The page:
# Meaning of the focus of an elliptical orbit

The following assumes we are dealing with a two-body system where no external forces exist and the two bodies interact via a conservative, central force that is proportional to the inverse square of the separation between them.

Under these assumption, we can show that the bounded orbits are ellipses. However, we arrive at the conclusion that the origin of these ellipses is not their center, but a position $\epsilon a$ away. ($\epsilon$ is the eccentricity of the ellipse, and $a$ is the factor in the denominator of the $x$ term when one writes the equation of the ellipse.)

What is so special about this origin? My classical mechanics textbook says that if we are considering a planet orbiting about the sun (assuming infinite mass of the sun), that the sun resides in the middle. Why is this the case? What would happen if the masses of the two bodies are comparable and one cannot be approximated as infinite compared to the other?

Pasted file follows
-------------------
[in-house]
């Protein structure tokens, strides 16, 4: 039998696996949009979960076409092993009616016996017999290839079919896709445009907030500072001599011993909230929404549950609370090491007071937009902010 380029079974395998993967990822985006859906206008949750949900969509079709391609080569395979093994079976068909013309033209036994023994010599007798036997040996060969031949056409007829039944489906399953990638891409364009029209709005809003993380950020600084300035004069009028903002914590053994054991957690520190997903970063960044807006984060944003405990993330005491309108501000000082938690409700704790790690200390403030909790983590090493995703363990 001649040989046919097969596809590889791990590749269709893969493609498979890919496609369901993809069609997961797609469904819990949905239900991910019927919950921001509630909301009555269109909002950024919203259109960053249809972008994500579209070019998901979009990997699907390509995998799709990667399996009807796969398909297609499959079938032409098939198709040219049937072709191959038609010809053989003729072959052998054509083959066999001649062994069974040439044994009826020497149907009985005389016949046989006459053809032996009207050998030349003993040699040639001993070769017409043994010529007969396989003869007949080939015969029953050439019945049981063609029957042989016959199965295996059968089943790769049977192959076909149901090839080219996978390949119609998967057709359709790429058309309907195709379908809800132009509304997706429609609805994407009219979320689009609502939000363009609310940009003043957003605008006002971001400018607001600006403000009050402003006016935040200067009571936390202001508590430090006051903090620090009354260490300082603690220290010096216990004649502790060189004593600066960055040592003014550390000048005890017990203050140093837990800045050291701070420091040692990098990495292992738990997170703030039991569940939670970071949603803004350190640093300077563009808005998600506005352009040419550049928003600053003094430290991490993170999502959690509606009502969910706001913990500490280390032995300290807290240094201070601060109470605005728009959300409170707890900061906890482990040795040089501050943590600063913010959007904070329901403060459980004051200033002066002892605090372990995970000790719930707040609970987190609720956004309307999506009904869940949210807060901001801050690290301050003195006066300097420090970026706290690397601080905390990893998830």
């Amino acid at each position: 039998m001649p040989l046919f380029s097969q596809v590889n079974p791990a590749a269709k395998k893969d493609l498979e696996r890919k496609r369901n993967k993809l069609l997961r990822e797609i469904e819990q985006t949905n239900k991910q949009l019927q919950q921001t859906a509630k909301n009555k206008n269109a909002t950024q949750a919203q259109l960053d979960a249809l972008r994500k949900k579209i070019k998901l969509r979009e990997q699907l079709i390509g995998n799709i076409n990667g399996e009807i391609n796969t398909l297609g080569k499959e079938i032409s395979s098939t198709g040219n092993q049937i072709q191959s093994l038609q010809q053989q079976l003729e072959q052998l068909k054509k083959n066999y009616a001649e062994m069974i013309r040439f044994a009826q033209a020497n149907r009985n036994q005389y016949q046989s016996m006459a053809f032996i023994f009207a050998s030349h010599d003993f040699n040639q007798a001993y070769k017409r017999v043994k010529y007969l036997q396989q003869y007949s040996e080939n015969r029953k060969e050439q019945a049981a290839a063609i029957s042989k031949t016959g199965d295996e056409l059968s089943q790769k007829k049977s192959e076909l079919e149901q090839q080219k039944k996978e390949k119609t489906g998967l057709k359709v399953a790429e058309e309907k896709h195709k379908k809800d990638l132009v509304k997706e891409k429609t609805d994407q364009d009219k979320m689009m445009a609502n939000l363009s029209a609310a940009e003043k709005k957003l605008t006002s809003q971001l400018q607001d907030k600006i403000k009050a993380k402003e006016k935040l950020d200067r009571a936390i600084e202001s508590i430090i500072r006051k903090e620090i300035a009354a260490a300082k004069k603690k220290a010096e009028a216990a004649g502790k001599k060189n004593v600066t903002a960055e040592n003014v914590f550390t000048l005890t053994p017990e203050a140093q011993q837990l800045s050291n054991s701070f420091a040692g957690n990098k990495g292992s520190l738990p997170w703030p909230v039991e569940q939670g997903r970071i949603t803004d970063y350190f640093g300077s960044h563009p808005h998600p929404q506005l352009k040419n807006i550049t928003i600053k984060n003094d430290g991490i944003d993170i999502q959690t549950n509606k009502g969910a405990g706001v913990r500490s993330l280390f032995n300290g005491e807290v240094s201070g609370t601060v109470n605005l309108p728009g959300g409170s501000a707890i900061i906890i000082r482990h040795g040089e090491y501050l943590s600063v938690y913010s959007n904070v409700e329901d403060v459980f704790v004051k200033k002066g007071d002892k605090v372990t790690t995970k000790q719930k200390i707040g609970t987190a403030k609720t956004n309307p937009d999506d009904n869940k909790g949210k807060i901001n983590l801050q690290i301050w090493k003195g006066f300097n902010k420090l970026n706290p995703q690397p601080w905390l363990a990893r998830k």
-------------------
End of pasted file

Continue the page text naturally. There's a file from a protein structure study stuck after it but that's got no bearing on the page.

The lighter body does not orbit about the heavier body. Regardless of their relative masses, both bodies orbit about their centre of mass (the barycentre). They move along different ellipses with the same eccentricity, always on opposite sides of the centre of mass, which is at one focus $F$ of each ellipse.
• So I guess my question is, how does the math show that the focus $\textit{is}$ the position of the center of mass? – Ptheguy Mar 24 '17 at 2:00